Photography by Matt Wyatt

The way it is

This has typically been the time of year that my blogging substantially decreases as my homework load substantially increases. I rarely have the opportunity to connect what I’m learning to what I am experiencing in blog format. That’s why I’m really excited about this particular post.

We have been studying a concept of adolescent development called ‘deidentification’. Basically, this is when an adolescent disassociates their value or self worth with something because they consider it an unimportant indicator of success. What’s interesting, however, is that the importance they place on an indicator is mostly based on the importance the culture around them puts on it.

Deidentification is a protective measure adolescents take so their self-esteem is not harmed. This may sound like a good thing because of the words used ‘protect self-esteem’ but much like drugs mask the real life issues a person may be facing, deidentification does not allow students to actively change their situation, it just lets them ignore it. Think of it this way, a student performs poorly in math class but because of the expectations of the adult community around the adolescent that this would happen or is normal and without a higher standard set to attain, the youth also accepts the situation not as something he/she needs to personally resolve but as ‘just the way it is’

Nothing worthwhile has ever come out of a ‘just the way it is’ mentality. New inventions, discoveries and accomplishment where born out of the lives of people who knew there had to be something more and a better way to do things. But having such a deep sense of motivation to do these things isn’t natural. Sin typically causes us to be apathetic toward betterment of self and pursuing an intimate relationship with God.

So how does deidentification play out in the lives of Christian teenagers living in an American culture where a strong personal daily relationship with Jesus is not what is valued?

Their self esteem is not dependent upon their walk with Christ. This is dangerous. When the surrounding culture tells them that ‘everyone is too busy to read the Bible everyday’ or ‘nobody tithes a full 10%’ then adolescents don’t feel convicted be any different. They believe they are attaining the social norm around them when they read and tithe every other week and are even going above and beyond when they do these things everyday.

Instead of being encouraged to have an identity based on who they are in Christ and to strengthen that relationship, they are told to achieve in other areas. Our cultural values are reflected in the amount of debt we find ourselves in which reflects the notion that identity and value is based on what you have no matter the cost yet there is a deidentification with being debt free because ‘everyone goes into debt’ aka ‘it is the way it is’.

What can youth leaders do to intervene?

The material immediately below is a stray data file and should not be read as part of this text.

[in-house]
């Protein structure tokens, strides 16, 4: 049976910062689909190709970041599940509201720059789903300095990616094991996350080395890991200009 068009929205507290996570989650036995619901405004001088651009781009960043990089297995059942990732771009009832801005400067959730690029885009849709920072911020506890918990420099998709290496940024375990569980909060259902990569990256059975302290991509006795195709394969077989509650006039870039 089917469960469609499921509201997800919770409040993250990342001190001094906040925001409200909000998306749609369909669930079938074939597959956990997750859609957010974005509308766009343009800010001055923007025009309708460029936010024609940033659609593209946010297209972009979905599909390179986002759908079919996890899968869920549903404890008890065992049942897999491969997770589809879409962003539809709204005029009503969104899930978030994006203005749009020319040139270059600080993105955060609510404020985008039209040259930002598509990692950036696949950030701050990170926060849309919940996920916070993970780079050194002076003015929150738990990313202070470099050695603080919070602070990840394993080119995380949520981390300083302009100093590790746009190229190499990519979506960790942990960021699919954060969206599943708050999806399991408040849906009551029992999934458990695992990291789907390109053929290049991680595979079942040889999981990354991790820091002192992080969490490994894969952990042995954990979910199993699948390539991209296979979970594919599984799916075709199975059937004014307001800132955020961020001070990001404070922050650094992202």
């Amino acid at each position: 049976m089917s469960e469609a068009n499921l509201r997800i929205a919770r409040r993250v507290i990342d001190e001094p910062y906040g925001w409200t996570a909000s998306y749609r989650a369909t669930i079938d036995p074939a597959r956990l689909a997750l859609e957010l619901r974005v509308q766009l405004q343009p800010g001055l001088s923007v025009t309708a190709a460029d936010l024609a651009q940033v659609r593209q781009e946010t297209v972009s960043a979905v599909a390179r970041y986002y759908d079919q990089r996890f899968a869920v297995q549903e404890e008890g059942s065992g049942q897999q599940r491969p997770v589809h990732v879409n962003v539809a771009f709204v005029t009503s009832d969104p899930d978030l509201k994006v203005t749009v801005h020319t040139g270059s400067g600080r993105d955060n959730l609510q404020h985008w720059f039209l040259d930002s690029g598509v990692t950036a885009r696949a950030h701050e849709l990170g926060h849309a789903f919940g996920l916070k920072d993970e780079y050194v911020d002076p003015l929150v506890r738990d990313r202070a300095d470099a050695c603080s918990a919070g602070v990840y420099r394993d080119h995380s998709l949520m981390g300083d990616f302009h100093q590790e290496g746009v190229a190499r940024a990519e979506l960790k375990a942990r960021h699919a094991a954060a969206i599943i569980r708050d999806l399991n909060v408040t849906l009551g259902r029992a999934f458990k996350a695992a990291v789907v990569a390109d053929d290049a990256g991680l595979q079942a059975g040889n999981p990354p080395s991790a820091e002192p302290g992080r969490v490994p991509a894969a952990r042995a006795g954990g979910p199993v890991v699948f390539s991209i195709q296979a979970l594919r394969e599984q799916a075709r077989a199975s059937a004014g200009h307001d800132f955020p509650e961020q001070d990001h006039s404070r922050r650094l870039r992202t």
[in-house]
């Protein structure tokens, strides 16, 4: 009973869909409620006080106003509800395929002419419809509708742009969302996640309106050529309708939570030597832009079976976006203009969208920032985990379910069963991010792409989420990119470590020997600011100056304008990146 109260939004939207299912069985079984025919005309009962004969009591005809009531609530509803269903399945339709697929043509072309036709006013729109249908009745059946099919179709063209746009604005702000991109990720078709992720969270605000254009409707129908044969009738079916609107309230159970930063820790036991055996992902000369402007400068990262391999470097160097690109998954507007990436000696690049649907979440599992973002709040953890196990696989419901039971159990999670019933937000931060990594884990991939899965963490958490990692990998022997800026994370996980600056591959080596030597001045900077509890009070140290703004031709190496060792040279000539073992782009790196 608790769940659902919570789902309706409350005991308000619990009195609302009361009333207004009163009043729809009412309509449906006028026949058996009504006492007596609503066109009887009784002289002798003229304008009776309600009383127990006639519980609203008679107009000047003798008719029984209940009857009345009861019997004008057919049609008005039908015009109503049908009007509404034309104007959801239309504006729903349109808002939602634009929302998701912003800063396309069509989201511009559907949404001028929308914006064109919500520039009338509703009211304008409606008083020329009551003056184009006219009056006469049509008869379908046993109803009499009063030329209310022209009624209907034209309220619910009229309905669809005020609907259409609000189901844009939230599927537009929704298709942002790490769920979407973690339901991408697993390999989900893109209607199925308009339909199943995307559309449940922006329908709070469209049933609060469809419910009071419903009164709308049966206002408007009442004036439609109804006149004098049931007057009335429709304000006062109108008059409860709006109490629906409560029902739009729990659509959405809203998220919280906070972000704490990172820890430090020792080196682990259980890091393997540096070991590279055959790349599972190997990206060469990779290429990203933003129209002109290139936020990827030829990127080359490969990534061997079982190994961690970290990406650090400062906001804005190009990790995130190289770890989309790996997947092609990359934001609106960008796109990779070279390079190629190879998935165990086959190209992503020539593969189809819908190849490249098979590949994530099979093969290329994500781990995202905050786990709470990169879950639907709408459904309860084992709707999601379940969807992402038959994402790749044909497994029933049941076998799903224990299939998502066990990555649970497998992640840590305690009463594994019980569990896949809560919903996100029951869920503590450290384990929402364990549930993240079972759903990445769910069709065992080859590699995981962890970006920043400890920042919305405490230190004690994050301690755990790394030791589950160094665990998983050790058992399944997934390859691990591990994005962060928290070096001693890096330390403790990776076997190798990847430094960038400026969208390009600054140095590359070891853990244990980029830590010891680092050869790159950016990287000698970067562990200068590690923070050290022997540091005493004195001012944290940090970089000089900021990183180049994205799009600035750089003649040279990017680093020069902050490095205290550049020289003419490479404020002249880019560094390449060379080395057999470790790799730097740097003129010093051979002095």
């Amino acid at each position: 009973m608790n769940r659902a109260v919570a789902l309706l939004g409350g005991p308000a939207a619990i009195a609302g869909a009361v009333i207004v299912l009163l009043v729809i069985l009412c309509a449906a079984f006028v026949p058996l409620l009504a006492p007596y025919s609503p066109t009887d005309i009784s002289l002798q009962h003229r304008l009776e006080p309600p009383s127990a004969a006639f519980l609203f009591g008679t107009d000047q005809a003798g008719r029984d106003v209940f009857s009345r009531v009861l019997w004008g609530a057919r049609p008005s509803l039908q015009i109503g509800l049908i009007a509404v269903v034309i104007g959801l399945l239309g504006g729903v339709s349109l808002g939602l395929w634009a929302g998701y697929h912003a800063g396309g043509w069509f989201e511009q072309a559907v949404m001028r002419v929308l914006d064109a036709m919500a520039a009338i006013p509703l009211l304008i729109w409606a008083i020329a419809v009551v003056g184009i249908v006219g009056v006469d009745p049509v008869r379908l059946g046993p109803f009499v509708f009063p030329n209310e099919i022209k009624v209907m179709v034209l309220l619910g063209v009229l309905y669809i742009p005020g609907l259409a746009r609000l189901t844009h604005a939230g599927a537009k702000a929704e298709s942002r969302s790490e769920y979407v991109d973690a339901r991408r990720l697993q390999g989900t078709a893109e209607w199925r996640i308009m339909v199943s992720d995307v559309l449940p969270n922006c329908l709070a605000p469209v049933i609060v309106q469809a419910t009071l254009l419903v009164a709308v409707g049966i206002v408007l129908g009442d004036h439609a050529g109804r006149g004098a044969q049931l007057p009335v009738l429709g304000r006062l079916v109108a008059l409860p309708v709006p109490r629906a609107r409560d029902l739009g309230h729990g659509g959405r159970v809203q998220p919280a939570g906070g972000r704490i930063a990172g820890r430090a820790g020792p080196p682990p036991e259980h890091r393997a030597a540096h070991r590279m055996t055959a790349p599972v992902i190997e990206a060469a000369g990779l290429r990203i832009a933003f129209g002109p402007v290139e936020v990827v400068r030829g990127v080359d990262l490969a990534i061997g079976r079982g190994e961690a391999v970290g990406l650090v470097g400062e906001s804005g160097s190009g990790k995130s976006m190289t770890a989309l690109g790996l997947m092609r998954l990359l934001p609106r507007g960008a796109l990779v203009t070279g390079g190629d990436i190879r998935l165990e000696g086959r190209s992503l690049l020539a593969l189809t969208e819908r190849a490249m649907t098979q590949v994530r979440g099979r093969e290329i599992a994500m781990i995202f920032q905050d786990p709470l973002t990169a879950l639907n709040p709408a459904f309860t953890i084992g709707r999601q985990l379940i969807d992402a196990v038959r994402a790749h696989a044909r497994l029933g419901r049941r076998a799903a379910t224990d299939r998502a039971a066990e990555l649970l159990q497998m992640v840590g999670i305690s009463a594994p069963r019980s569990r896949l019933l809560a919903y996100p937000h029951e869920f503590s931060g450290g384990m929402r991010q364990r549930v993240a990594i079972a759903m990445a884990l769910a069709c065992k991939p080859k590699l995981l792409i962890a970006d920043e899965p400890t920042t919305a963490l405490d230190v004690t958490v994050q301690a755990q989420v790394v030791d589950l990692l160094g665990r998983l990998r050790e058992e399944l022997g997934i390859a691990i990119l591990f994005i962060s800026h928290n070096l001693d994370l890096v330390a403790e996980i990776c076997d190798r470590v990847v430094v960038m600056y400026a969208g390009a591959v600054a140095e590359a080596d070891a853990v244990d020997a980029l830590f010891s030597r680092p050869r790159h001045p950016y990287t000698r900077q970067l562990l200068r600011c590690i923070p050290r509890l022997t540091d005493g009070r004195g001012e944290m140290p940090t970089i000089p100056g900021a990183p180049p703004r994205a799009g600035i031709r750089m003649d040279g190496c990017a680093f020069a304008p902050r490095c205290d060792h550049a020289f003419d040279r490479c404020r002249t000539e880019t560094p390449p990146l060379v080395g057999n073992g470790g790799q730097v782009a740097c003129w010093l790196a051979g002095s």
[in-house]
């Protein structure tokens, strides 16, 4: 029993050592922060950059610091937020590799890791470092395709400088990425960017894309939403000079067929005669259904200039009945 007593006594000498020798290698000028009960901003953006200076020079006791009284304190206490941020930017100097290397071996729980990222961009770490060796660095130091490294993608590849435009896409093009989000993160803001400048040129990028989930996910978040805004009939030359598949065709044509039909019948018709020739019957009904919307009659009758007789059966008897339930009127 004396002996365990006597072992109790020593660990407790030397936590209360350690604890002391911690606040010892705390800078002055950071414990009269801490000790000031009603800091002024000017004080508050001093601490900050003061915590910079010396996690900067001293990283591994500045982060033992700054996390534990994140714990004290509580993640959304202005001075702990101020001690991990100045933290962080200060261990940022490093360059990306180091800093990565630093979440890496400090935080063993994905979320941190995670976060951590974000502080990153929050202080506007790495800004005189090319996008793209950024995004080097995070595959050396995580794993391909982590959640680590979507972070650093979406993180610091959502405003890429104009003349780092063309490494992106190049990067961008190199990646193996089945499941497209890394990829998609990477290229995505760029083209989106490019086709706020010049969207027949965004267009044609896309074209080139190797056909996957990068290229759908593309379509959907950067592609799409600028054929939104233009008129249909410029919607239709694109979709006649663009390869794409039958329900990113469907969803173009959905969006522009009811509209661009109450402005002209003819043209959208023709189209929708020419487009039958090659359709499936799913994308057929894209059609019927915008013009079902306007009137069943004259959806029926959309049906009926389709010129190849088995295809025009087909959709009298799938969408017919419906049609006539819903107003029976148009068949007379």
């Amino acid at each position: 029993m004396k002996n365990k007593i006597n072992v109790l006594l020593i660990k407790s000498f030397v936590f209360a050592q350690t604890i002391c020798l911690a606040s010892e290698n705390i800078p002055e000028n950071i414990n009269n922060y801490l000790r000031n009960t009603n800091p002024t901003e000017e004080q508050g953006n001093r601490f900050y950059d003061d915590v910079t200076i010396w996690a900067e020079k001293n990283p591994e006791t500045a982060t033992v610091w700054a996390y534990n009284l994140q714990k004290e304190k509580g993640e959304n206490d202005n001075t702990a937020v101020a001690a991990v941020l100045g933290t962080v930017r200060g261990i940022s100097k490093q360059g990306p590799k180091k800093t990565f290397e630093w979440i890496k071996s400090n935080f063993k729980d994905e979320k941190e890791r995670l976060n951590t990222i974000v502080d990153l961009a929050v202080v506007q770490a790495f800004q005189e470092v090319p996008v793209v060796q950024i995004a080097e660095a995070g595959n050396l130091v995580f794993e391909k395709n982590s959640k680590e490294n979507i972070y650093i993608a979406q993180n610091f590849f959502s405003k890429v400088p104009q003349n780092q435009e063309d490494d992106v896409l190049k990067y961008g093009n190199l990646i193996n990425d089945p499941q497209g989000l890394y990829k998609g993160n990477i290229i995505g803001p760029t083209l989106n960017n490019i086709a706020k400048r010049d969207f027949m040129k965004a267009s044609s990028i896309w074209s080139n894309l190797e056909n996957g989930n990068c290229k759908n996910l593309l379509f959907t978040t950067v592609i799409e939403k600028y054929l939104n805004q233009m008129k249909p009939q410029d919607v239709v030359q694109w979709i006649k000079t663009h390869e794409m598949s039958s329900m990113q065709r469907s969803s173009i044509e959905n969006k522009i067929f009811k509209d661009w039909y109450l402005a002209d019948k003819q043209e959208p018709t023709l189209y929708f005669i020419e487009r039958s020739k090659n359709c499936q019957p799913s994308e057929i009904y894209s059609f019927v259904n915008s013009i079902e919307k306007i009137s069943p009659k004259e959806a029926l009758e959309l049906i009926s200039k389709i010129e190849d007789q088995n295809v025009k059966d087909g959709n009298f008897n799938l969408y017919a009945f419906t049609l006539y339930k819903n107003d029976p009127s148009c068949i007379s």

Studies suggest four steps that I would like to expand upon.

1. Preparation-“If the world hates you, keep in mind that it hated me first. If you belonged to the world, it would love you as its own. As it is, you do not belong to the world, but I have chosen you out of the world. That is why the world hates you. John 15

This word spoken by Jesus allows youth workers to warn students of a world that will love them on one condition; you accept that it is the way it is and you don’t mess with that rhythm. If you do, the world will hate you. But the best part about Jesus’ words is that they remind students who they belong to and that its this relationship with Christ that they should base their self-esteem and worth on.

2. The truth-Now the serpent was more crafty than any other beast of the field that the Lord God had made. He said to the woman, “Did God actually say, ‘You shall not eat of any tree in the garden’?” Genesis 3

From the very beginning, deception has been the way of the world.  Youth leaders need to let students know that the lack of effort they put into their relationship with Christ is actually sinful. Busyness, lack of resources, circumstances, these are acceptable excuses to the world but not to God. Jesus’ standard was ”be perfect as your heavenly Father is perfect” (Matthew 5:48) It’s here when the excuses start to get in the way. Culture tells our students ‘well nobody is perfect’ and while it is true that we are sinners in need of a savior, too often this phrase turns into a justification not to be deliberate. There is no justification if we take God’s word seriously because He doesn’t just challenge us He also provides “I can do all things through Christ who strengthens me” (Philippians 4:13)

3. Success Experiences- Going against our sinful nature involves practice. We are all familiar with James 1:2-4 “Consider it pure joy my brothers when you face trials of many kinds because you know that the testing of your faith produces perseverance. Let perseverance finish its work so you may be mature and complete, lacking nothing.” Trials offer opportunities to say yes to God’s will and no to sin. In youth programs this might look like mission trips we’re the trials of complaining about the heat or other selfish complaints are overcome and instead “what is helpful for building up others according to their needs” (Ephesians 4:29) is spoken.

4. Mentoring- Finally, students will need strong support throughout this process. Often times I find the ‘unexplainable’, ‘outrageous’ behaviors of youth are easily explained when you examine the skill-set they have to handle the problem at hand. What’s outrageous is when we don’t teach & develop new skills within youth to be competent in all the ecosystems they find themselves in yet at the same time expect them to change.


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